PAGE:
Definition of Seasoning: To season a cast iron pan means to create a slick and glassy coating by baking on multiple thin coats of oil. This will protect the cast iron pan from getting rusted and makes for a non-stick cooking surface.
The following principles can be applied to most non enamelled cast iron items such as skillets, frypans, pots, jaffle irons and camp ovens.
Seasoning Cast Iron Camp Ovens & Skillets
- Build a hot fire in a fire pit
- Wash the cast iron skillet or camp oven. Use a metal scouring scrubber to remove any rust or other grime on the skillet
- Dry the skillet or camp oven thoroughly using paper towels.
- Coat the entire skillet or camp oven with a thick layer of vegetable oil or shortening. If your skillet or camp oven has a lid, coat the lid in the same way.
- Place a grill grate over the hot fire and set the skillet or camp oven upside down on the grate. If it has a lid, you can place the coated lid on and set the skillet or camp oven on the grate.
- Allow the item to season until the fire goes out and the cast iron is cool enough to touch with bare hands.
- Wash the item with clear water and dry it with paper towels. It is now seasoned and ready to use.
Important: Unless you use your cast iron daily, they should be washed briefly with a little soapy water and then rinsed and thoroughly dried in order to rid them of excess surface oil. If you do not do this, the surplus oil will become rancid within a couple of days.
Remember: Every time you cook in your cast iron frying pan or oven, you are actually seasoning it again by filling in the microscopic pores and valleys that are part of the cast iron surface. The more you cook, the smoother the surface becomes!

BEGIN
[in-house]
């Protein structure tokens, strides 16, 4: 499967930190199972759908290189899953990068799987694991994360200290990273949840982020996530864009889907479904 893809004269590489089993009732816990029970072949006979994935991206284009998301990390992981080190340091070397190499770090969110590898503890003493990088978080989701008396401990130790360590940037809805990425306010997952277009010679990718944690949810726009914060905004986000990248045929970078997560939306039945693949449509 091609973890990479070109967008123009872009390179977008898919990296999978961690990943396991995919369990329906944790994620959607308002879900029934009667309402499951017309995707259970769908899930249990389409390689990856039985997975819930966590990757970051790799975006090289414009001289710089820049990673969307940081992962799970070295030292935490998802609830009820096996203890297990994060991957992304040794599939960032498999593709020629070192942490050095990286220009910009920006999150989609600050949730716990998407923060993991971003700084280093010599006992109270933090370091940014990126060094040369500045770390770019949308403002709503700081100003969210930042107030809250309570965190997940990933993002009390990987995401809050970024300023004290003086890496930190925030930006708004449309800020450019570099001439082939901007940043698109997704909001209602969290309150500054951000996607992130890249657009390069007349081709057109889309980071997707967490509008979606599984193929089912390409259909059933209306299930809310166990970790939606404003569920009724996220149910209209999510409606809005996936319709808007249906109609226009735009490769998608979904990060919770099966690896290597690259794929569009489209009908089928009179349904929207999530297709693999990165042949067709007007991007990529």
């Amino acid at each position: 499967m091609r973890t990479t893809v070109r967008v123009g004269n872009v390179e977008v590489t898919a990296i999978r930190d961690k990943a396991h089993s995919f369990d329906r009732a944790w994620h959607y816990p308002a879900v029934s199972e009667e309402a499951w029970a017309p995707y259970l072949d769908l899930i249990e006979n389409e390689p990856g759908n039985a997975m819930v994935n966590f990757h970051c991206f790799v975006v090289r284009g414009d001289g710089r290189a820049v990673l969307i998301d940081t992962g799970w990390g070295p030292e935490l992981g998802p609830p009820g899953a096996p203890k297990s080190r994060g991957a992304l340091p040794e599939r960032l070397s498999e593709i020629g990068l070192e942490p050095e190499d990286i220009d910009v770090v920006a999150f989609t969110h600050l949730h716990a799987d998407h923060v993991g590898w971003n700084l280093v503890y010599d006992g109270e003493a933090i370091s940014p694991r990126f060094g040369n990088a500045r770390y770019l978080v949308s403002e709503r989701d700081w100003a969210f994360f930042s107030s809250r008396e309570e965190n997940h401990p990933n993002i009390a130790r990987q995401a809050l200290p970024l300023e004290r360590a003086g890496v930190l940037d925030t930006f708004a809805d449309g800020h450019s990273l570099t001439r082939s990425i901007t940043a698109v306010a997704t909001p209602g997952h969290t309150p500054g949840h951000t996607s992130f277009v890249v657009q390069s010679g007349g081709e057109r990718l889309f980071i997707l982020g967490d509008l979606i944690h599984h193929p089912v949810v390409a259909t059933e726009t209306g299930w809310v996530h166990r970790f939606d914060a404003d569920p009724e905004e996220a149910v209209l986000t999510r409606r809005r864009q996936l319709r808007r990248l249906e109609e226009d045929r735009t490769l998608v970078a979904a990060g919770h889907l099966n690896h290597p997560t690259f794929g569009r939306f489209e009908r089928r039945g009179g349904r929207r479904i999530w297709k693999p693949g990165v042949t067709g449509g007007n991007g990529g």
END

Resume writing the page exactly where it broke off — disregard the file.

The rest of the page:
You can also season cast iron with a lid by placing the skillet directly into the hot coals after the flames have toned down.
Seasoning a cast iron skillet in the oven is just as simple. Preheat the oven to 120 Degrees Celsius and place the skillet on the rack and let "cook" overnight. Always use vegetable oil or shortening to season cast iron. Animal fats, such as lard, can become rancid over time and affect the taste of the foods cooked in the skillet.
Cleaning Cast Iron Pots and Skillets in a Fire
- Build a fire. Avoid very hot fires, such as you would get with charcoal briquettes or well-seasoned oak. Brush piles or burning leaves make a suitable fire that isn't too hot. Allow the fire to burn a while until you have some coals.
- Insert the skillet or pot into the fire. Shove it in at one corner. Nudge it closer to the middle of the fire, so that the entire skillet, including the handle, is within the flames. The flames will burn off the old build up.
- Leave the skillet in the fire until the fire burns out. Don't add any more fuel to the fire. Allow the skillet to cool in the ashes.
- Remove the skillet from the ashes. Wash it with soap and water and dry. All of the old build up should be burned off
- Re-season the skillet as described above.